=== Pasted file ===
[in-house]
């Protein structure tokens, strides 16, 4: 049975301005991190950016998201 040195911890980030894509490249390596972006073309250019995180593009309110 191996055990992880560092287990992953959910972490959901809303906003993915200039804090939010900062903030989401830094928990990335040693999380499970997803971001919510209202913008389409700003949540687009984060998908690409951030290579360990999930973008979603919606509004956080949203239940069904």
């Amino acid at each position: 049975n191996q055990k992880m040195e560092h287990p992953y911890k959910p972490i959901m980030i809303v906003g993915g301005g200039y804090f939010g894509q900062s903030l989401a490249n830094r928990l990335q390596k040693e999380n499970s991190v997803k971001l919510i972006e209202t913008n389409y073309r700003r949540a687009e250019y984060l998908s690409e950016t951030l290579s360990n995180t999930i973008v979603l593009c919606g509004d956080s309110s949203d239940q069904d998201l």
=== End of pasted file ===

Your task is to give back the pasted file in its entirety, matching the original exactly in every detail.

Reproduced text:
[in-house]
């Protein structure tokens, strides 16, 4: 049975301005991190950016998201 040195911890980030894509490249390596972006073309250019995180593009309110 191996055990992880560092287990992953959910972490959901809303906003993915200039804090939010900062903030989401830094928990990335040693999380499970997803971001919510209202913008389409700003949540687009984060998908690409951030290579360990999930973008979603919606509004956080949203239940069904």
């Amino acid at each position: 049975n191996q055990k992880m040195e560092h287990p992953y911890k959910p972490i959901m980030i809303v906003g993915g301005g200039y804090f939010g894509q900062s903030l989401a490249n830094r928990l990335q390596k040693e999380n499970s991190v997803k971001l919510i972006e209202t913008n389409y073309r700003r949540a687009e250019y984060l998908s690409e950016t951030l290579s360990n995180t999930i973008v979603l593009c919606g509004d956080s309110s949203d239940q069904d998201l």